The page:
Learning to grow


For many children, vegetables make up an objectionable part of their diet, but for a group of Arvada second-graders, that’s about to change.

Earlier this fall, three second-grade classes at Sierra Elementary School began a three-week program as part of a plant and animal unit. Known as “Veggie U,” this program teaches students the value and importance of nutrition and wise food decisions.

“The program really addresses a good part of our standards we need to teach,” said Brian Fassbinder, a second-grade teacher at Sierra. “It’s so hands on, from start to finish; it’s exciting for the kids to see that this is stuff they’ve grown.”

During the past few weeks, students at Sierra have learned how to plant different types of seeds; discovered the differences of gardening in four types of soil, and watched as the seeds began to grow.

“I like how we plant the seeds, get to see how we plant them first, and then plant them,” student Max Mervin said.

In the early stages, students get to taste a variety of vegetables including carrots, beets, and lettuce, to see what fresh vegetables taste like. From there, they begin to learn how to grow certain types of seeds, and then they plant those seeds under a grow light. The students then tend to the seeds and watch as they begin to grow.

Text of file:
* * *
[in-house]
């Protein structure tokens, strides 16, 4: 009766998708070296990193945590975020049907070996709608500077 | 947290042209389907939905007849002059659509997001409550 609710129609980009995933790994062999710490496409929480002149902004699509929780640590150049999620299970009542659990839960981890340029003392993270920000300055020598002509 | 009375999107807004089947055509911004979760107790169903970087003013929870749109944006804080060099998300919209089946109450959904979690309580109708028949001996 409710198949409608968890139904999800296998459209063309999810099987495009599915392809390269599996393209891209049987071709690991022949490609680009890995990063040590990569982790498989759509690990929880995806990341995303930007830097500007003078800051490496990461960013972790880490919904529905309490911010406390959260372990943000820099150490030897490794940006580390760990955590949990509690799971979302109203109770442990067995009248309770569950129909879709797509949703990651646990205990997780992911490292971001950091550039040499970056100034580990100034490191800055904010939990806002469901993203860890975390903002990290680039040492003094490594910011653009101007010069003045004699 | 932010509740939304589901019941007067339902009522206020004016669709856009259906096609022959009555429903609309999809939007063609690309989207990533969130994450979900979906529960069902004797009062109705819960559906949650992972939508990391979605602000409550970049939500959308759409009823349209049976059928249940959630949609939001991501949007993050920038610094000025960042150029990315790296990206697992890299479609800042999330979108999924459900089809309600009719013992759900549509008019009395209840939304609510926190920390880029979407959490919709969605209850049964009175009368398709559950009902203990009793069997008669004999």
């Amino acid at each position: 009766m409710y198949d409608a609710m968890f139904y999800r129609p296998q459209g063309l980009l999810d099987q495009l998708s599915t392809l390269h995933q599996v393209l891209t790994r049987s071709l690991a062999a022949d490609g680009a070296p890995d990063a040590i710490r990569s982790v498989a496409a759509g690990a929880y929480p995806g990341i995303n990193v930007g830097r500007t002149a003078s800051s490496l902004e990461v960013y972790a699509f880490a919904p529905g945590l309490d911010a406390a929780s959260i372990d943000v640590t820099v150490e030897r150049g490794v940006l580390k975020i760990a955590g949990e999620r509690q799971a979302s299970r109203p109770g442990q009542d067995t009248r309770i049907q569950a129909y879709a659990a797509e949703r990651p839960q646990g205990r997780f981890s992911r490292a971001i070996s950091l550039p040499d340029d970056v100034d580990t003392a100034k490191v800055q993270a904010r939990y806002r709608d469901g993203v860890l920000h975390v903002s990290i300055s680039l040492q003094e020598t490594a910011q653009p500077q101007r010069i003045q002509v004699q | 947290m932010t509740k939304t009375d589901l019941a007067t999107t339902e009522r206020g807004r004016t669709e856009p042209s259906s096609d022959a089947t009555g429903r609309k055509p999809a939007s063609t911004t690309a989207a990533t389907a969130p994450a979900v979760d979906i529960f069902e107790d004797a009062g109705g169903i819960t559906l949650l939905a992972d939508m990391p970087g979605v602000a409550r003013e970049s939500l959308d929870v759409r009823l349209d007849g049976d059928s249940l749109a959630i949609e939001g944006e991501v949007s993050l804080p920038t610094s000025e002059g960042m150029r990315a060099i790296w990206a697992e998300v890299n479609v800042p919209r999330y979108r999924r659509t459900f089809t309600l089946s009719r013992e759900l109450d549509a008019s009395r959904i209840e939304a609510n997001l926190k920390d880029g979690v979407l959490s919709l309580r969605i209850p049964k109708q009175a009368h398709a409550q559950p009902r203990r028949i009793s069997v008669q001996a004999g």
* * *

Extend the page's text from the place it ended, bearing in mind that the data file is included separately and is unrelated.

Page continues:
“Whether we’re doing individual planting or group planting, the kids are excited because they get to do something with it,” Fassbinder said. “This is the section where they get to be farmers, and I have almost 100-percent participation.”

According to a press release, the program, crafted through the volunteer efforts of teachers, a physician and a nutritionist, was part of a plan to help integrate education and nutrition to help combat childhood obesity.

Currently, the program has expanded to more than 100 schools throughout the Front Range, and more than 4,500 classrooms in 32 states and Washington D.C.

Max, whose favorite vegetable is a carrot, has enjoyed what the Veggie U unit has taught him and is excited to learn more.

“I like how we learn to plant vegetables. If I ever need to plant a vegetable, I know how to do that now,” Max said.


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